“We have to get to know each other, and people can be hesitant around change and something new, but it’s a challenge I’m looking forward to.”
When asked why arts engagement is so important, Sophie says where does she start?
“The arts are crucial to survival if you ask me. How would hope exist if we didn’t have the ability to imagine better? I could go on about the importance of the arts on our mental health, our physical health, our education, our economy. But ultimately why can’t it just be important because it brings us happiness.
“This is why I feel passionate about arts being accessible to all. We should all have moments in life that are purely for enjoyment. Unlocking a young person’s imagination through the arts allows them to develop aspirations and have the confidence to action them.”
One part of her new job role is to re-instate a Referral Network so that groups, organisations and individuals can refer young people facing challenges towards a new programme that she’s in the process of creating.
She said: “I’m really looking forward to creating a network that can be a part of a community, and support one another to talk through challenges, share advice and resources.
“I’m looking forward to seeing what’s needed and collaborating with others on how to combat that and take care of the community. And, of course, I’m looking forward to getting creative with our participants.”
Sophie’s already working with our Community Ambassador Programme members from King’s Lynn Academy. They’ve been working hard all year to create a wildlife garden at their school and hosted a summer fete to show it off.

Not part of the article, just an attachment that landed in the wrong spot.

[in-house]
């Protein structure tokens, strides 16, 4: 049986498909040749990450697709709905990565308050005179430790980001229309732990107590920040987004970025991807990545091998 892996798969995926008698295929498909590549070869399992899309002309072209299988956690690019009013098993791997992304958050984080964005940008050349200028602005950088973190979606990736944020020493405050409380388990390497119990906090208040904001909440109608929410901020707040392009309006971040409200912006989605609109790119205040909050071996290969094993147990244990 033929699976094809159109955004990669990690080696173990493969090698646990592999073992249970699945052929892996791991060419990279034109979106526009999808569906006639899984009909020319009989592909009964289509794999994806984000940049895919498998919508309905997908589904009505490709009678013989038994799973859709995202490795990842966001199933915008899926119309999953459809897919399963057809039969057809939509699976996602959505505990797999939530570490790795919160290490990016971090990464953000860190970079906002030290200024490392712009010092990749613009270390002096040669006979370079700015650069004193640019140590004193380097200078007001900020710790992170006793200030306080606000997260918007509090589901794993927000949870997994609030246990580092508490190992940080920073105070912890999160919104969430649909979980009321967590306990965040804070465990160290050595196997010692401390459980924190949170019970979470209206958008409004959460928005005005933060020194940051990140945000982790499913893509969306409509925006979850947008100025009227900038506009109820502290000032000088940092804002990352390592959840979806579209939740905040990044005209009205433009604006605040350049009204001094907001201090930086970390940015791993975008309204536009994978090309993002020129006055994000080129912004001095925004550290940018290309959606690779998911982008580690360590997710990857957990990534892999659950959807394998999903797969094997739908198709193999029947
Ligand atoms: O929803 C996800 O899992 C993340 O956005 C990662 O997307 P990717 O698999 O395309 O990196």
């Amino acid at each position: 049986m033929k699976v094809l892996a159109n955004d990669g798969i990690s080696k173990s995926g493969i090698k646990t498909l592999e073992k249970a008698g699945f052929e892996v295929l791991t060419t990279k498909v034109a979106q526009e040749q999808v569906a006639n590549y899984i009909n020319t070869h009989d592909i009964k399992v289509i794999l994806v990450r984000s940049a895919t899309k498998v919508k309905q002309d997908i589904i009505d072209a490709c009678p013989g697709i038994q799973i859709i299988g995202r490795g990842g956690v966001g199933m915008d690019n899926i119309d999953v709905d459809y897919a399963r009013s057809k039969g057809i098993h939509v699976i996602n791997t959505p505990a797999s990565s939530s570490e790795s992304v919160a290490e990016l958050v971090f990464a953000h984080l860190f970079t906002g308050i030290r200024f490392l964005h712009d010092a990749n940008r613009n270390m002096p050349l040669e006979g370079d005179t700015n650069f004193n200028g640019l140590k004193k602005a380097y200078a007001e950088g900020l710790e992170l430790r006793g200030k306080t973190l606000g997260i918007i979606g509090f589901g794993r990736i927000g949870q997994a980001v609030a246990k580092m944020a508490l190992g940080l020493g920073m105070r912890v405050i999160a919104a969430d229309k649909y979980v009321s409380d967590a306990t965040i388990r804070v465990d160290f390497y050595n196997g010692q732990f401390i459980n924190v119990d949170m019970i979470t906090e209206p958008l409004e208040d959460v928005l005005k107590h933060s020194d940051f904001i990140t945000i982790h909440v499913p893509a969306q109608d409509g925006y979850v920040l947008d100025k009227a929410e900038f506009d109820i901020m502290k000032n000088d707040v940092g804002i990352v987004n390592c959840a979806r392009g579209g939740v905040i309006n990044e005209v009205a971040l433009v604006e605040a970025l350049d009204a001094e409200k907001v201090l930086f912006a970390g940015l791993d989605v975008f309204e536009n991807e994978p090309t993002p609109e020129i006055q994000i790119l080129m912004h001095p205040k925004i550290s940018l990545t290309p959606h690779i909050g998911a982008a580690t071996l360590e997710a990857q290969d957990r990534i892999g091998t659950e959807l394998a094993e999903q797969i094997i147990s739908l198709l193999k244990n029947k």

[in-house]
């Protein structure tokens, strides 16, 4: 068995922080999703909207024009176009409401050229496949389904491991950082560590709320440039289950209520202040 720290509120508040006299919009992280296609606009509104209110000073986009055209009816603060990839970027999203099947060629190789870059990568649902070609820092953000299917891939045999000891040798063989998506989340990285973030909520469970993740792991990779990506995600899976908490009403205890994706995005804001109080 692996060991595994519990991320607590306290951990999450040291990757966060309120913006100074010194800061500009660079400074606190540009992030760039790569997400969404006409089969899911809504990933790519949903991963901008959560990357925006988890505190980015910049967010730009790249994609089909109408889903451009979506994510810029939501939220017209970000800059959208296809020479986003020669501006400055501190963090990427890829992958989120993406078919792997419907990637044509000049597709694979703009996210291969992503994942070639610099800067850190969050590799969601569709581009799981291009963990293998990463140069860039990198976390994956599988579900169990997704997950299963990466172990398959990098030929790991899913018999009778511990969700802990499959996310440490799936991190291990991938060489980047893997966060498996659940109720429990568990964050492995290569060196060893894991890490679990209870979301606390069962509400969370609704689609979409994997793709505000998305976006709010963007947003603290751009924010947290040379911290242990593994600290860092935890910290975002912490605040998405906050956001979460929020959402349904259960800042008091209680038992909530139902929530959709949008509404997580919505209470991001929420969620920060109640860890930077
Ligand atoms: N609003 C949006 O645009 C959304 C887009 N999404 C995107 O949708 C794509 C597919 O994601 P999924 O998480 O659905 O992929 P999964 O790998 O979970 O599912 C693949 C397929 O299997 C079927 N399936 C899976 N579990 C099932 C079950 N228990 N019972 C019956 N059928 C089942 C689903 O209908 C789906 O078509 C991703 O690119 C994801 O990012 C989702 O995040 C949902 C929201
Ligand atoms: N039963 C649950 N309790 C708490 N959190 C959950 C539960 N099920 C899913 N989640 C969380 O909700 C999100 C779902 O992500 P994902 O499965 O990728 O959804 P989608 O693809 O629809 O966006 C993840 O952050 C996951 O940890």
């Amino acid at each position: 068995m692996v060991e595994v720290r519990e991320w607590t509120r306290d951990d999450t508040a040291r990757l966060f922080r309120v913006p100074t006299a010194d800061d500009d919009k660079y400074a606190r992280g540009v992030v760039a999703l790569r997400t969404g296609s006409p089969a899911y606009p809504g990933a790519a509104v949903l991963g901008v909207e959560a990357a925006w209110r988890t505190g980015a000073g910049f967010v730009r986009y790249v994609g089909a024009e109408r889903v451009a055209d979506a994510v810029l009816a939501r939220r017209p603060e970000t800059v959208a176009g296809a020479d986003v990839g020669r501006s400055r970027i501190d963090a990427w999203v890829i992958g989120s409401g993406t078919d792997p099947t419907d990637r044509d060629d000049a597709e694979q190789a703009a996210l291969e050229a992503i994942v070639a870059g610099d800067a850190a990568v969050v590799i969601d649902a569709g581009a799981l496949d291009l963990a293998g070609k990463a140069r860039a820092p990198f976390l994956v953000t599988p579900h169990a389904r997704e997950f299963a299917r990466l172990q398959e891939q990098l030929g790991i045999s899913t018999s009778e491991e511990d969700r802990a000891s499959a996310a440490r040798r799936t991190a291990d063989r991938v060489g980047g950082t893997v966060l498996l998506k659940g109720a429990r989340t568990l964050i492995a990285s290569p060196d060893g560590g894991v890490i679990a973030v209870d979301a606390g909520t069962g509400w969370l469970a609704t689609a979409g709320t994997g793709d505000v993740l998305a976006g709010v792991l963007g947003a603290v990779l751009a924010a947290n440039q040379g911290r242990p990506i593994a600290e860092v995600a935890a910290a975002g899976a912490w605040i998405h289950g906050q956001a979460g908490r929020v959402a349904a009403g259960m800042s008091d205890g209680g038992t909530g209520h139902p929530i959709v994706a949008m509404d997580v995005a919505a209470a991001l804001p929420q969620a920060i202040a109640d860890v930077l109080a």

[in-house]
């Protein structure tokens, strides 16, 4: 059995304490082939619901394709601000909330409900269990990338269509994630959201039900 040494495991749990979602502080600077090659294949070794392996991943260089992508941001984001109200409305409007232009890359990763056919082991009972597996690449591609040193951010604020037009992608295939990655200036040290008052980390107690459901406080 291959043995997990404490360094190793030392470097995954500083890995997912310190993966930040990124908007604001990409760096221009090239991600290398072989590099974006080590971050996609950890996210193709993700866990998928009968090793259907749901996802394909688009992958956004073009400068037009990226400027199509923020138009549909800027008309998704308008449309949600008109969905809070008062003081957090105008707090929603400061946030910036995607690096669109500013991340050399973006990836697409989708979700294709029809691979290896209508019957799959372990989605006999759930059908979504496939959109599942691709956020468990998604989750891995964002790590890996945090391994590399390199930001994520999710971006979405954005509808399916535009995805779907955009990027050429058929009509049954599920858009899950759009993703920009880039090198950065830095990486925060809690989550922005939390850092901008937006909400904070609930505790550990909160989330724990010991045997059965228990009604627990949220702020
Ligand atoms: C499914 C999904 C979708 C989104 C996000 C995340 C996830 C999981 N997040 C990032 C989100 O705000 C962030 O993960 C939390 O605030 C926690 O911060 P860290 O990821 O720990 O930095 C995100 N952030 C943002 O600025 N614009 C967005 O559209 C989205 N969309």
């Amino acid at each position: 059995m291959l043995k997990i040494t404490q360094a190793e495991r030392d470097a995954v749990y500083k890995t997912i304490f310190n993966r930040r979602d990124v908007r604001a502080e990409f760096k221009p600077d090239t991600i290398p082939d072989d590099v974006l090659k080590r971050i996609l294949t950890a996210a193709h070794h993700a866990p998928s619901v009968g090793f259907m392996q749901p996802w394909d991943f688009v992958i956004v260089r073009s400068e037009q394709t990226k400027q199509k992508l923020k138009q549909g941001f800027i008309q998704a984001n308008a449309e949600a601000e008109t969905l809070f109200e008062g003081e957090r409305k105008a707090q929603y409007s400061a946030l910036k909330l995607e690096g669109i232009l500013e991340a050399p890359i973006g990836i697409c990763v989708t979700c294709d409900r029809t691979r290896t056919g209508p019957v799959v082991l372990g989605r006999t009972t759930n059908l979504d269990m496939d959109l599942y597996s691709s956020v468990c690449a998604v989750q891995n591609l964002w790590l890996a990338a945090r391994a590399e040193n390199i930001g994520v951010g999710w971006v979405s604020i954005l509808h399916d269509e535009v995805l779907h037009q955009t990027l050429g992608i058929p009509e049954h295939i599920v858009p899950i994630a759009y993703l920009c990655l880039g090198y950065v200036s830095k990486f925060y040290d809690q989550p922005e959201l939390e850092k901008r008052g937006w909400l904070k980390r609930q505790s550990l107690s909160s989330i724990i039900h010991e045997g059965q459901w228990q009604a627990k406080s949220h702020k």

“I’ve loved getting stuck into talking to them about their eco-passions and seeing their hard work to plan the upcoming event.”
Sophie’s working on a podcast project after receiving a creative bursary from 1 Degree East, which is going to feature exclusively on creatives from different disciplines in West Norfolk. You can listen to them chat about their artistic journeys and then get creative together in a workshop.
“The call is out and I’m patiently refreshing my inbox to see who’s going to get in touch,” she added.
Throughout July Sophie will be co-leading confidence building workshops with our participation manager Dan for NEET (not in education, employment or training) participants in King’s Lynn.
“I’m really looking forward to that. It’s a real privilege to be able to support young people to take their next steps.”
Sophie said her first few weeks have felt hectic, but she’s so inspired by all of her new colleagues across The Garage and The Workshop.
“Everyone is so enthusiastic and galvanised towards making a difference through our work and that is such a thrilling atmosphere to step into. The Workshop team is raring to go, and I can’t wait to be involved in making it an innovative space for the community.”
Our autumn term of classes runs 12 September to 9 December. General booking has opened.
Our friendly front-of-house team is happy to answer any questions. Give them a call on 01553 277919, email email@example.com or pop into our space in New Conduit Street, King’s Lynn.